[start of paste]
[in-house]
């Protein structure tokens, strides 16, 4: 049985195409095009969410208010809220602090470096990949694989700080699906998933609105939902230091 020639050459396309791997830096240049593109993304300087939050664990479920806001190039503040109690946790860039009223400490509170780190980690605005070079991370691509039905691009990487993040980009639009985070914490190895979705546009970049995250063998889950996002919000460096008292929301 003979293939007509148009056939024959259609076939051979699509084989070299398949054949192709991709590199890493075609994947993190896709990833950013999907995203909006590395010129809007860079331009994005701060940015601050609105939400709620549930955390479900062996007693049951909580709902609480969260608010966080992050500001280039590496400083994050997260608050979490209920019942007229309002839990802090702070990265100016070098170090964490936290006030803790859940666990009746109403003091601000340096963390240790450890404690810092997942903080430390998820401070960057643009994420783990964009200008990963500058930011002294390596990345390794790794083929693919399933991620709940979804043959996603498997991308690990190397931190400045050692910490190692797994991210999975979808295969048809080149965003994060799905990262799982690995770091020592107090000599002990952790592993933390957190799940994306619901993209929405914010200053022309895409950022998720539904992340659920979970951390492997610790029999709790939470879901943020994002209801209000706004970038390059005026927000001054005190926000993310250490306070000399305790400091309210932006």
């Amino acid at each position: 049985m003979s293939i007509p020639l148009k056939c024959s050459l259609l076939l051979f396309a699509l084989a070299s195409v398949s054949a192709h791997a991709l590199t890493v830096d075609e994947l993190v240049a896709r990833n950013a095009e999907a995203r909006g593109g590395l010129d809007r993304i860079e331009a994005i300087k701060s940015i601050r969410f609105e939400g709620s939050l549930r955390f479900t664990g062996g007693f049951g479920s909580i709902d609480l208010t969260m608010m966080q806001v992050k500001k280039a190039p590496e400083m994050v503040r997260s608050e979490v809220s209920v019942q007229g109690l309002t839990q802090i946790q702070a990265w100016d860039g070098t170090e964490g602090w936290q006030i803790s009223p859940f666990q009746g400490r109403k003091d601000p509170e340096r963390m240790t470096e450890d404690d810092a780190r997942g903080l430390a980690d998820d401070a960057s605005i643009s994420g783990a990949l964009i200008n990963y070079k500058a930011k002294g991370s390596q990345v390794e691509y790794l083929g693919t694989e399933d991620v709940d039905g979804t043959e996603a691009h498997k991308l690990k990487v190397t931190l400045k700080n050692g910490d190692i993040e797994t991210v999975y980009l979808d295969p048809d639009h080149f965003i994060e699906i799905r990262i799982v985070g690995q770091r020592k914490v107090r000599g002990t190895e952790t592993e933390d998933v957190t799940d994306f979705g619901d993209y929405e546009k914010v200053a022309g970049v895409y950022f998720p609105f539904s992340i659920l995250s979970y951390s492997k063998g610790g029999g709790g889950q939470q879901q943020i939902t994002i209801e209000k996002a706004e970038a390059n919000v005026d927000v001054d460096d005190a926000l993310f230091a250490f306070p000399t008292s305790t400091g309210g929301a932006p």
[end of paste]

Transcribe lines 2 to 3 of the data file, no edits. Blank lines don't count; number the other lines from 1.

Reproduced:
């Protein structure tokens, strides 16, 4: 049985195409095009969410208010809220602090470096990949694989700080699906998933609105939902230091 020639050459396309791997830096240049593109993304300087939050664990479920806001190039503040109690946790860039009223400490509170780190980690605005070079991370691509039905691009990487993040980009639009985070914490190895979705546009970049995250063998889950996002919000460096008292929301 003979293939007509148009056939024959259609076939051979699509084989070299398949054949192709991709590199890493075609994947993190896709990833950013999907995203909006590395010129809007860079331009994005701060940015601050609105939400709620549930955390479900062996007693049951909580709902609480969260608010966080992050500001280039590496400083994050997260608050979490209920019942007229309002839990802090702070990265100016070098170090964490936290006030803790859940666990009746109403003091601000340096963390240790450890404690810092997942903080430390998820401070960057643009994420783990964009200008990963500058930011002294390596990345390794790794083929693919399933991620709940979804043959996603498997991308690990190397931190400045050692910490190692797994991210999975979808295969048809080149965003994060799905990262799982690995770091020592107090000599002990952790592993933390957190799940994306619901993209929405914010200053022309895409950022998720539904992340659920979970951390492997610790029999709790939470879901943020994002209801209000706004970038390059005026927000001054005190926000993310250490306070000399305790400091309210932006």
């Amino acid at each position: 049985m003979s293939i007509p020639l148009k056939c024959s050459l259609l076939l051979f396309a699509l084989a070299s195409v398949s054949a192709h791997a991709l590199t890493v830096d075609e994947l993190v240049a896709r990833n950013a095009e999907a995203r909006g593109g590395l010129d809007r993304i860079e331009a994005i300087k701060s940015i601050r969410f609105e939400g709620s939050l549930r955390f479900t664990g062996g007693f049951g479920s909580i709902d609480l208010t969260m608010m966080q806001v992050k500001k280039a190039p590496e400083m994050v503040r997260s608050e979490v809220s209920v019942q007229g109690l309002t839990q802090i946790q702070a990265w100016d860039g070098t170090e964490g602090w936290q006030i803790s009223p859940f666990q009746g400490r109403k003091d601000p509170e340096r963390m240790t470096e450890d404690d810092a780190r997942g903080l430390a980690d998820d401070a960057s605005i643009s994420g783990a990949l964009i200008n990963y070079k500058a930011k002294g991370s390596q990345v390794e691509y790794l083929g693919t694989e399933d991620v709940d039905g979804t043959e996603a691009h498997k991308l690990k990487v190397t931190l400045k700080n050692g910490d190692i993040e797994t991210v999975y980009l979808d295969p048809d639009h080149f965003i994060e699906i799905r990262i799982v985070g690995q770091r020592k914490v107090r000599g002990t190895e952790t592993e933390d998933v957190t799940d994306f979705g619901d993209y929405e546009k914010v200053a022309g970049v895409y950022f998720p609105f539904s992340i659920l995250s979970y951390s492997k063998g610790g029999g709790g889950q939470q879901q943020i939902t994002i209801e209000k996002a706004e970038a390059n919000v005026d927000v001054d460096d005190a926000l993310f230091a250490f306070p000399t008292s305790t400091g309210g929301a932006p």